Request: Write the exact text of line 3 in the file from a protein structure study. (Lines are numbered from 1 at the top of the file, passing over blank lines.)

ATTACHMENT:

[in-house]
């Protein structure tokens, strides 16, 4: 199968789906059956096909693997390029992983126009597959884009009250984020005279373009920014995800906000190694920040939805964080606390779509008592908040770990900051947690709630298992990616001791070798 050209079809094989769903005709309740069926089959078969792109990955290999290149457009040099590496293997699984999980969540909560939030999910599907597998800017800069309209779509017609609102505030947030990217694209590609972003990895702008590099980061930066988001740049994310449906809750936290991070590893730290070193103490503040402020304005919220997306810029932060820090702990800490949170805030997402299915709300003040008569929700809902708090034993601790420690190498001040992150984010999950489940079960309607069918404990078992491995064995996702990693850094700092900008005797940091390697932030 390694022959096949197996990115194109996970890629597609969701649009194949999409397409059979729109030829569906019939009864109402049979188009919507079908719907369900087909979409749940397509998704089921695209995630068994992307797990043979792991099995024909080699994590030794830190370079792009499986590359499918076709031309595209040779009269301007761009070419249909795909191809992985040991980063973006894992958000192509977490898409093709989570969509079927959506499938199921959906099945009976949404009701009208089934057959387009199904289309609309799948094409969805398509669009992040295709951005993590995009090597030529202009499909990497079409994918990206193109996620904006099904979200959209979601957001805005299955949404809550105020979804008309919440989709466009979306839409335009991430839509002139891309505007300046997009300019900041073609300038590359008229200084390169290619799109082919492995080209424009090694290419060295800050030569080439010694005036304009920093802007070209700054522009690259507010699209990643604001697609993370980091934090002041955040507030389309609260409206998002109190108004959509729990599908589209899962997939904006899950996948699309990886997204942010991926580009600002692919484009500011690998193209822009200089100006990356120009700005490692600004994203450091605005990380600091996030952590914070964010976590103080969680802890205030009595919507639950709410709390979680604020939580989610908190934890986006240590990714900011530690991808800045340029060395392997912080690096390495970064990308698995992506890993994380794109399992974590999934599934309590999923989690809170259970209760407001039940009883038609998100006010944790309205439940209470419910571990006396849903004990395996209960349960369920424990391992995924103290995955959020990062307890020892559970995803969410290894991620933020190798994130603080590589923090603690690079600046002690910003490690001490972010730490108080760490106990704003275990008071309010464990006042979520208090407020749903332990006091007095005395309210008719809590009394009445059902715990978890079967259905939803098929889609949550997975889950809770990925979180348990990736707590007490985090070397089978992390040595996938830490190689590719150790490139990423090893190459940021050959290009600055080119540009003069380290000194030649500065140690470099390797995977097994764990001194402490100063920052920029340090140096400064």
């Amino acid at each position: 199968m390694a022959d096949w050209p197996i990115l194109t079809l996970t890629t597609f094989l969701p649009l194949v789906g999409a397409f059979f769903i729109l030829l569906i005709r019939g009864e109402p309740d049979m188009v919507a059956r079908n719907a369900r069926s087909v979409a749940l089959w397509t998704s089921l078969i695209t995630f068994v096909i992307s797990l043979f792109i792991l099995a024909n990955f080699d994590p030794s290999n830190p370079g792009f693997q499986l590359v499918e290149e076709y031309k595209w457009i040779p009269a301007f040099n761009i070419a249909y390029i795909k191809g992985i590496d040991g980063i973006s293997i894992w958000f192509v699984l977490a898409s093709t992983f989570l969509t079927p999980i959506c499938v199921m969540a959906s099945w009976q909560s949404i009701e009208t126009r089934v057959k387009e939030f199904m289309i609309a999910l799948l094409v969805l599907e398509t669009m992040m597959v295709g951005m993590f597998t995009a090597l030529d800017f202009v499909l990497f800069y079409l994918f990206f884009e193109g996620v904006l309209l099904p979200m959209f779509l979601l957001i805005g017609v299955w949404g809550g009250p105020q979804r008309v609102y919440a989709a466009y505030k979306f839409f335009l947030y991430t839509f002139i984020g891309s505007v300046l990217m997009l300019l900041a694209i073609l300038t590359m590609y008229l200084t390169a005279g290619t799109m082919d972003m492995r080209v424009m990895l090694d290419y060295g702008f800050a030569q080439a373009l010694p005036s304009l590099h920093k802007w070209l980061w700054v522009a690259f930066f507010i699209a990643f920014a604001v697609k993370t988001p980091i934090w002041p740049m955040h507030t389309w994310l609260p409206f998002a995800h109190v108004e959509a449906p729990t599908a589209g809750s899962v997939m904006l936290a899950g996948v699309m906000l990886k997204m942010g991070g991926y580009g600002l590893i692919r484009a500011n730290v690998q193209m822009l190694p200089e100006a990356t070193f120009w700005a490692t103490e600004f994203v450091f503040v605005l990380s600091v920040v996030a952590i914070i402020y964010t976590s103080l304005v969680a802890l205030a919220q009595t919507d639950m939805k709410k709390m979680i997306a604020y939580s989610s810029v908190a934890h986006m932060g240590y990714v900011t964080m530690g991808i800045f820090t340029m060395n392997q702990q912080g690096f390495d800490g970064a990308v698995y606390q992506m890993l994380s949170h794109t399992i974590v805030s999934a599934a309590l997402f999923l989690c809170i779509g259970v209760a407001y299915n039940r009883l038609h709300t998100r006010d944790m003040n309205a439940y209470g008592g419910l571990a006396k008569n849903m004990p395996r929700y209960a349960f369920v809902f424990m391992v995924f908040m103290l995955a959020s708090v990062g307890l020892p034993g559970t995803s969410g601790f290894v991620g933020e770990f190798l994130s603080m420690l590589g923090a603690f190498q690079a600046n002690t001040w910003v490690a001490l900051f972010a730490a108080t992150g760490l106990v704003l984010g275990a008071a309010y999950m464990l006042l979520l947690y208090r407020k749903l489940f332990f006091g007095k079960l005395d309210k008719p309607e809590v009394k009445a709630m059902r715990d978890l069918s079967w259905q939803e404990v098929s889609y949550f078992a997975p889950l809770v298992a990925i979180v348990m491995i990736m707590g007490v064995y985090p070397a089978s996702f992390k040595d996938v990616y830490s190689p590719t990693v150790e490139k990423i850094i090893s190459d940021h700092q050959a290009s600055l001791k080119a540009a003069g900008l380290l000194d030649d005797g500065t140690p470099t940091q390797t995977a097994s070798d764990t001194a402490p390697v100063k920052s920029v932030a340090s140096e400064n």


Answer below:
């Amino acid at each position: 199968m390694a022959d096949w050209p197996i990115l194109t079809l996970t890629t597609f094989l969701p649009l194949v789906g999409a397409f059979f769903i729109l030829l569906i005709r019939g009864e109402p309740d049979m188009v919507a059956r079908n719907a369900r069926s087909v979409a749940l089959w397509t998704s089921l078969i695209t995630f068994v096909i992307s797990l043979f792109i792991l099995a024909n990955f080699d994590p030794s290999n830190p370079g792009f693997q499986l590359v499918e290149e076709y031309k595209w457009i040779p009269a301007f040099n761009i070419a249909y390029i795909k191809g992985i590496d040991g980063i973006s293997i894992w958000f192509v699984l977490a898409s093709t992983f989570l969509t079927p999980i959506c499938v199921m969540a959906s099945w009976q909560s949404i009701e009208t126009r089934v057959k387009e939030f199904m289309i609309a999910l799948l094409v969805l599907e398509t669009m992040m597959v295709g951005m993590f597998t995009a090597l030529d800017f202009v499909l990497f800069y079409l994918f990206f884009e193109g996620v904006l309209l099904p979200m959209f779509l979601l957001i805005g017609v299955w949404g809550g009250p105020q979804r008309v609102y919440a989709a466009y505030k979306f839409f335009l947030y991430t839509f002139i984020g891309s505007v300046l990217m997009l300019l900041a694209i073609l300038t590359m590609y008229l200084t390169a005279g290619t799109m082919d972003m492995r080209v424009m990895l090694d290419y060295g702008f800050a030569q080439a373009l010694p005036s304009l590099h920093k802007w070209l980061w700054v522009a690259f930066f507010i699209a990643f920014a604001v697609k993370t988001p980091i934090w002041p740049m955040h507030t389309w994310l609260p409206f998002a995800h109190v108004e959509a449906p729990t599908a589209g809750s899962v997939m904006l936290a899950g996948v699309m906000l990886k997204m942010g991070g991926y580009g600002l590893i692919r484009a500011n730290v690998q193209m822009l190694p200089e100006a990356t070193f120009w700005a490692t103490e600004f994203v450091f503040v605005l990380s600091v920040v996030a952590i914070i402020y964010t976590s103080l304005v969680a802890l205030a919220q009595t919507d639950m939805k709410k709390m979680i997306a604020y939580s989610s810029v908190a934890h986006m932060g240590y990714v900011t964080m530690g991808i800045f820090t340029m060395n392997q702990q912080g690096f390495d800490g970064a990308v698995y606390q992506m890993l994380s949170h794109t399992i974590v805030s999934a599934a309590l997402f999923l989690c809170i779509g259970v209760a407001y299915n039940r009883l038609h709300t998100r006010d944790m003040n309205a439940y209470g008592g419910l571990a006396k008569n849903m004990p395996r929700y209960a349960f369920v809902f424990m391992v995924f908040m103290l995955a959020s708090v990062g307890l020892p034993g559970t995803s969410g601790f290894v991620g933020e770990f190798l994130s603080m420690l590589g923090a603690f190498q690079a600046n002690t001040w910003v490690a001490l900051f972010a730490a108080t992150g760490l106990v704003l984010g275990a008071a309010y999950m464990l006042l979520l947690y208090r407020k749903l489940f332990f006091g007095k079960l005395d309210k008719p309607e809590v009394k009445a709630m059902r715990d978890l069918s079967w259905q939803e404990v098929s889609y949550f078992a997975p889950l809770v298992a990925i979180v348990m491995i990736m707590g007490v064995y985090p070397a089978s996702f992390k040595d996938v990616y830490s190689p590719t990693v150790e490139k990423i850094i090893s190459d940021h700092q050959a290009s600055l001791k080119a540009a003069g900008l380290l000194d030649d005797g500065t140690p470099t940091q390797t995977a097994s070798d764990t001194a402490p390697v100063k920052s920029v932030a340090s140096e400064n």